ceramic_bead_bracelet_with_vintage_button_clasp_handmade_blue_f3e63039

Button Closure Bracelet Tutorial – Re-post

December 19, 2014 , In: General, Inspiration, Jewelry, Tutorials
0

Today I’m re-posting a tutorial from a little over a year ago.  I love making these button closure bracelets and people are always so delighted to discover how easy it is to fasten them!

~~~~~~~~~~~~~~~~~~~~~~~~~~~~~~~~~~~~

I love using button closures on bracelets and necklaces. Customers are always surprised and enchanted by this type of clasp and when they discover how easy it is to fasten a bracelet with a button, they are delighted!

So today I thought it might be fun to share a tutorial on how to make a 2 strand bracelet with a button and loop clasp. You can use any button you want.  I especially enjoy using artisan buttons or vintage glass buttons.  For this tutorial I used a handmade ceramic button by local artist, Terry Nokell, (no website).


Cuppa Joe Button Closure Bracelet

Materials

  • 20 inches (51 cm) beading wire, (I used Soft Flex, medium)
  • About 3 inches (7.6 cm) of scrap beading wire or thin cording
  • 2 sterling silver crimps.  At least 1 of the crimps must be wide enough to accommodate 4 passes of the beading wire
  • 1 crimp cover or a small bead that has a hole large enough to fit over a finished crimp
  • Assorted beads of your choice in different sizes and shapes, including some seed beads or other beads that are 4 mm or smaller
  • 1 button, 1 inch (2.5 cm) or smaller.

Directions



1.  As you can see in picture #1 below, a shank finding has been glued to the back of the ceramic button. Button and loop closures can be made with either shank buttons or 2-hole buttons.

2.  Measure out 20 inches (51 cm) of your favorite bead stringing wire. Set aside. Cut or find some scrap beading wire or thin cording.

3. Using the short piece of scrap stinging wire or cording,  thread the button to the center of the scrap wire.  You are going to use this short wire to grasp onto the button in step 7, when you are sizing the loop.



4.  Set the button aside for a moment and string seed beads or other smallish beads to the center of the 20 inch (51 cm) piece of stringing wire.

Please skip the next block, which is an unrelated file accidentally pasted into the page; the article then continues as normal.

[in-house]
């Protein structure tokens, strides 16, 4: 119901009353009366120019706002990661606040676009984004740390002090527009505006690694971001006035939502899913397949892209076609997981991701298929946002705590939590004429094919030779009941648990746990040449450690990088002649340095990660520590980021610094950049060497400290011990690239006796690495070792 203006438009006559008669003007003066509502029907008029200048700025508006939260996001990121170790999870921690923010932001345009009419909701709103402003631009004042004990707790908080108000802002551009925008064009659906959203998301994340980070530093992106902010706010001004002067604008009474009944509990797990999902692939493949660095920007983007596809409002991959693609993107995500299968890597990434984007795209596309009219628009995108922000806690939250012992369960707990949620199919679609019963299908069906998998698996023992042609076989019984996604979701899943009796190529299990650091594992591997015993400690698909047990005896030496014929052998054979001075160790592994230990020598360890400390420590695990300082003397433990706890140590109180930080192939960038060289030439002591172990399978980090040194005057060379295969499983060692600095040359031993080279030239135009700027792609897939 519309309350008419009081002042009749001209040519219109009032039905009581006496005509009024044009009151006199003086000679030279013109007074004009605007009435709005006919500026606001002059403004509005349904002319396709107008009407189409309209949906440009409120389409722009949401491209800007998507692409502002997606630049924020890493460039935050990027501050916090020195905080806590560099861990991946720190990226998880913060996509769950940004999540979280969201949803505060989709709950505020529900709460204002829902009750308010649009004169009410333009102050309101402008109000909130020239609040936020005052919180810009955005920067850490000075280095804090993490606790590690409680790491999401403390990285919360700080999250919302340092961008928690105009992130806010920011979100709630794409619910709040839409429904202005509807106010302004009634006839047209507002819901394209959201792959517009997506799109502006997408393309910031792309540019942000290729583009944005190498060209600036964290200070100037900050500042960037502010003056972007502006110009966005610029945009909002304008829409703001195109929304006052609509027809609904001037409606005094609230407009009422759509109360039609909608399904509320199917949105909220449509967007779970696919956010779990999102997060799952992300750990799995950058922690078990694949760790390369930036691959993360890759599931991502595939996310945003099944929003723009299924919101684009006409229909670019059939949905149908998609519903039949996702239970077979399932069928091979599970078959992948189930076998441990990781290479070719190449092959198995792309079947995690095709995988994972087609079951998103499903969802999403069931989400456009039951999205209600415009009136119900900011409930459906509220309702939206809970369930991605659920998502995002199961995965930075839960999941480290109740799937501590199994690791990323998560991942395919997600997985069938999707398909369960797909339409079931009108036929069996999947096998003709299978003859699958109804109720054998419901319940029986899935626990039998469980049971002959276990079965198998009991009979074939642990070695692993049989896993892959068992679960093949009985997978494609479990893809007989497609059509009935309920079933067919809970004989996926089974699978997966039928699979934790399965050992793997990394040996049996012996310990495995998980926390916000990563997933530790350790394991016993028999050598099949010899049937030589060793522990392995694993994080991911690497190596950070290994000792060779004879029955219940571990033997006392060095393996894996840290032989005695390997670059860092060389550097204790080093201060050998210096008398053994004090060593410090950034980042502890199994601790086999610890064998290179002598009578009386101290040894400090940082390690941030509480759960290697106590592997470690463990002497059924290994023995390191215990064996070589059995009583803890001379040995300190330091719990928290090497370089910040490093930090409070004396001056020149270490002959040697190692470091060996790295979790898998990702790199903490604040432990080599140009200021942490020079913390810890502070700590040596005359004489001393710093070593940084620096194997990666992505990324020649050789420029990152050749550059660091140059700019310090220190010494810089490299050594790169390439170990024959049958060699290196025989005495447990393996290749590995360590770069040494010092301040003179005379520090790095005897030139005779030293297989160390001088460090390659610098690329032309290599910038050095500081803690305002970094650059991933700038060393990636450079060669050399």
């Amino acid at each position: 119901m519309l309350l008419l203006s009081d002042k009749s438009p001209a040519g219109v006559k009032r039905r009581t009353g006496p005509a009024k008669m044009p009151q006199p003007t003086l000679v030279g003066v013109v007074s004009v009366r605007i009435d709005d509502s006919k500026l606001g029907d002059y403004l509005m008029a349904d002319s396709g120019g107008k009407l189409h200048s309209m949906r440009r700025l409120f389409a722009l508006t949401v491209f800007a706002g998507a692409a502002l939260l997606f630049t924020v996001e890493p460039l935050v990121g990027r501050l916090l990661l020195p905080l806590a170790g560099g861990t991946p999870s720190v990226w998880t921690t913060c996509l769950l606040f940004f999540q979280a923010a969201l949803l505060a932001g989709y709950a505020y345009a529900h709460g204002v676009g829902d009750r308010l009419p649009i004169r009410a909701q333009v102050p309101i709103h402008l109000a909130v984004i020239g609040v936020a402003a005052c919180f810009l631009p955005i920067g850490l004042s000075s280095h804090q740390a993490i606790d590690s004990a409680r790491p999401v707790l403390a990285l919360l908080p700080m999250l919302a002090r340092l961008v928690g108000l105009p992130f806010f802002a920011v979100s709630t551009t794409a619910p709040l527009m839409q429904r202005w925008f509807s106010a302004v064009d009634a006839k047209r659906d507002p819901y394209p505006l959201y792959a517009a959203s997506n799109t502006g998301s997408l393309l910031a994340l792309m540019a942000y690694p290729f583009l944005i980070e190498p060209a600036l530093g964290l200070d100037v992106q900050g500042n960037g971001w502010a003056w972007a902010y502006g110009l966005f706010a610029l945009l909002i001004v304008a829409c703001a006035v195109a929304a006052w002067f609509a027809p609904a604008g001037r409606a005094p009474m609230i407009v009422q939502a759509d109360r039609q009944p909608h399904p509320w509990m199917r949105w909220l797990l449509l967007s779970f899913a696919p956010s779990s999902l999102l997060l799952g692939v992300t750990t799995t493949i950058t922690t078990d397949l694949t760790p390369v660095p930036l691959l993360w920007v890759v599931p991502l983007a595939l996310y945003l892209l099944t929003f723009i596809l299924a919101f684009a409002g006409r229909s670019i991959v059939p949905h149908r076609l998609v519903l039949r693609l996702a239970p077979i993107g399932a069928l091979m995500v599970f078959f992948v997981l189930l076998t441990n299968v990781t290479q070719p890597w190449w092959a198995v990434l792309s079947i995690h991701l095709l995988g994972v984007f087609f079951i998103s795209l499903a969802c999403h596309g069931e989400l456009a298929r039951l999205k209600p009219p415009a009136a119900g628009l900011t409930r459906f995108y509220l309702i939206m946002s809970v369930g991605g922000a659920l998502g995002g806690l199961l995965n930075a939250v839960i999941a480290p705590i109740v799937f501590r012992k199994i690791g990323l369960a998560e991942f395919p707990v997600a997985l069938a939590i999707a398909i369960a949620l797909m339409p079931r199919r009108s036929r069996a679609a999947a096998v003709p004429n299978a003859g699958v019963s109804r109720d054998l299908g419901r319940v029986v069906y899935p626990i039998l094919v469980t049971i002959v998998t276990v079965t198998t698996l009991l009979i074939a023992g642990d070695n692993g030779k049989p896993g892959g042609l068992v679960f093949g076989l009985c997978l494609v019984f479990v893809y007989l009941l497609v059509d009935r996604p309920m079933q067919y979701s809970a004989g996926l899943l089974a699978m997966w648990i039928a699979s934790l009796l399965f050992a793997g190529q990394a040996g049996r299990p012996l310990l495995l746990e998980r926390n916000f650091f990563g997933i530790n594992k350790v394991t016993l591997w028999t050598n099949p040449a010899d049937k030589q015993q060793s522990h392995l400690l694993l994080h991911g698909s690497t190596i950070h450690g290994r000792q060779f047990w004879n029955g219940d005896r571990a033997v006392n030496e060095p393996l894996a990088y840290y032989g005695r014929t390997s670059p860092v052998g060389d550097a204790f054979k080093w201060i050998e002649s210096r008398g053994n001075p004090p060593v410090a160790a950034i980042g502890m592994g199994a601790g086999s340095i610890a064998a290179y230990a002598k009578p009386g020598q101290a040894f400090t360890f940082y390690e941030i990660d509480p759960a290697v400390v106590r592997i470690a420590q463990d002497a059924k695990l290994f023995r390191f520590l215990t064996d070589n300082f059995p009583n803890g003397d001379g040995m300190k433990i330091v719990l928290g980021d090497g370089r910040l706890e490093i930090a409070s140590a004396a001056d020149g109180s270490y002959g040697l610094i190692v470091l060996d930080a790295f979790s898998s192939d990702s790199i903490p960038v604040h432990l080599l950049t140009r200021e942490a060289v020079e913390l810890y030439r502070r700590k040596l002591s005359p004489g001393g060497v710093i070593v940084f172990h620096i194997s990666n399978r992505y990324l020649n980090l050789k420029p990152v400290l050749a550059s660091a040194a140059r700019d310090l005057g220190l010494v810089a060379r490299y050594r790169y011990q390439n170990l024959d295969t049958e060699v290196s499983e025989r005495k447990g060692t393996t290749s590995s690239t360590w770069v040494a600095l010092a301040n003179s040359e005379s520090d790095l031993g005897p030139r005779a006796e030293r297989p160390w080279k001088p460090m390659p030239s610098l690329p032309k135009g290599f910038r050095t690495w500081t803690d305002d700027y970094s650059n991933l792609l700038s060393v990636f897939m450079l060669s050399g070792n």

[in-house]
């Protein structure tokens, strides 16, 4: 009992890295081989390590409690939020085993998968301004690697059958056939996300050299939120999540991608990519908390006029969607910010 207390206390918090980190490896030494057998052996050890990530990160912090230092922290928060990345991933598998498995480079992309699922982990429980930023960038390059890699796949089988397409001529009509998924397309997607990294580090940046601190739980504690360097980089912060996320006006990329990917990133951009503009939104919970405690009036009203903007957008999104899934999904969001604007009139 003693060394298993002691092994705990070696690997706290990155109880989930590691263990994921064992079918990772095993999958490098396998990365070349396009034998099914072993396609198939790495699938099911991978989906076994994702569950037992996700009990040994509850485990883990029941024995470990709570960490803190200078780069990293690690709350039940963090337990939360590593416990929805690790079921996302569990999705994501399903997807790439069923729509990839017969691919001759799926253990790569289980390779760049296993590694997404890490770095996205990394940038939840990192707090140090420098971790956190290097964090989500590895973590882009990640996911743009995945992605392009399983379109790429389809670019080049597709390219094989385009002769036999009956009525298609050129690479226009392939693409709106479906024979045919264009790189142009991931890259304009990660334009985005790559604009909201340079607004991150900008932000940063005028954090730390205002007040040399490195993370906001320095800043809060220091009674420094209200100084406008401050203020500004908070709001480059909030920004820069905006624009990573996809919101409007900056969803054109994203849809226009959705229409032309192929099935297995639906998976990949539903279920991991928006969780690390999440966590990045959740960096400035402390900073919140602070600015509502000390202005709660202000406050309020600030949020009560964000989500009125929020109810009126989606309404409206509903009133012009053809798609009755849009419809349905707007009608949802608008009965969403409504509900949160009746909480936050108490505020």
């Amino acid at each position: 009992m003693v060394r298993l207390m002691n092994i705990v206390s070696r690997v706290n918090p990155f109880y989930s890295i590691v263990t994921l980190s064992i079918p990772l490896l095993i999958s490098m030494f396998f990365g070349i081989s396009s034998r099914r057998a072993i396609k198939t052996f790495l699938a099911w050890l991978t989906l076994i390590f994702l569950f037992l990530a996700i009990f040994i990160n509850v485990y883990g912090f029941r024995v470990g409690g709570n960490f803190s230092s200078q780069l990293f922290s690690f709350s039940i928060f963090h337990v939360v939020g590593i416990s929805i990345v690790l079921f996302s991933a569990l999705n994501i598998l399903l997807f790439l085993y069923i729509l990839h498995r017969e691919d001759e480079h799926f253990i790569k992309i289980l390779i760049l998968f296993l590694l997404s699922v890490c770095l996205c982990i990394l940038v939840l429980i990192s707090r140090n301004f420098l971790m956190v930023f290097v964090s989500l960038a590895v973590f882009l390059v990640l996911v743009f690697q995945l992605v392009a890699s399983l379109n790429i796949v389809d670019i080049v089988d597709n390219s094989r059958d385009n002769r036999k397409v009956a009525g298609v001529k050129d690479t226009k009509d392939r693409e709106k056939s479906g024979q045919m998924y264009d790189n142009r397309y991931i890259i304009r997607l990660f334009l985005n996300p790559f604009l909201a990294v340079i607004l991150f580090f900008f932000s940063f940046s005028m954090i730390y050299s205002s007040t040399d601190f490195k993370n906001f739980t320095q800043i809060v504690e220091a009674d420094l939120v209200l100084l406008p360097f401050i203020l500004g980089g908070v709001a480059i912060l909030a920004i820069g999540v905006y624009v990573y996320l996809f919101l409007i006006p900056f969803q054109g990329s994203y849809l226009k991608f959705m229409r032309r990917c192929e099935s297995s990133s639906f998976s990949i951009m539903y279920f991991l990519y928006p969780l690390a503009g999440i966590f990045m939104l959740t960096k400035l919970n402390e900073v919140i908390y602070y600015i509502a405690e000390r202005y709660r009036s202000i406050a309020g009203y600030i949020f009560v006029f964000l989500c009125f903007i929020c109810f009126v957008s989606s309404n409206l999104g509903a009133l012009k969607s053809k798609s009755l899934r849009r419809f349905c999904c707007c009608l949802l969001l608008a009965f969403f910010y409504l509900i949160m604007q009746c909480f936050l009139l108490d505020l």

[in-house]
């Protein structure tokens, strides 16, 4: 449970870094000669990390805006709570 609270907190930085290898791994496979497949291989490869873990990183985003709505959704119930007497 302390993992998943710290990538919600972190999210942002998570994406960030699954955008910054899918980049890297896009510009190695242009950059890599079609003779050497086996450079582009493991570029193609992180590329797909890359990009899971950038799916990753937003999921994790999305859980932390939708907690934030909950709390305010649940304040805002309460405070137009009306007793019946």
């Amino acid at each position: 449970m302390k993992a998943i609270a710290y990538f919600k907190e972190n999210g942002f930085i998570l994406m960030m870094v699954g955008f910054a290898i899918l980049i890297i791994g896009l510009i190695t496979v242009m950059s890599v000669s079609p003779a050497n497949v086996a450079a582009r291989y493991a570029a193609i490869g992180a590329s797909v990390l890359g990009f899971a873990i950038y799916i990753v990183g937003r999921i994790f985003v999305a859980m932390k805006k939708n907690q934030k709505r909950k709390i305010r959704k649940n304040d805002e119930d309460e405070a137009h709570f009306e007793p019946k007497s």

5.  Pinch the wire into a loop, as in picture 5, to estimate if the loop is large enough to fit over the button.  Don’t worry, you can adjust the loop size in step 7, if needed.  When you think the loop looks like the right size, string a sterling silver crimp bead over both wires, (base metal crimps don’t hold well and break easily). Slide the crimp up next to the beads.  Do NOT crimp it yet!

6.  OK, here’s my trick for getting the right sized loop every time:  With your dominate hand, grasp both ends of the wire that you threaded through the button shank,  leaving a little slack.  The scrap wire enables you to hang onto the button, yet it allows the button to move naturally, as though it were attached to a bracelet.
With your non-dominate hand, hold the beaded loop, next to the crimp.  See if you can pass the button through the loop.  The best way to do this it to turn the button perpendicular to the loop, as shown in picture 6.  The button should slip through without any struggle or resistance.  Adjust the number of beads in the loop, if necessary and re-check it for size.  The loop should be a little larger than the perpendicular button, but not much larger.  The great thing about doing it this way is that nothing is crimped yet.  You can adjust things as needed before you go on.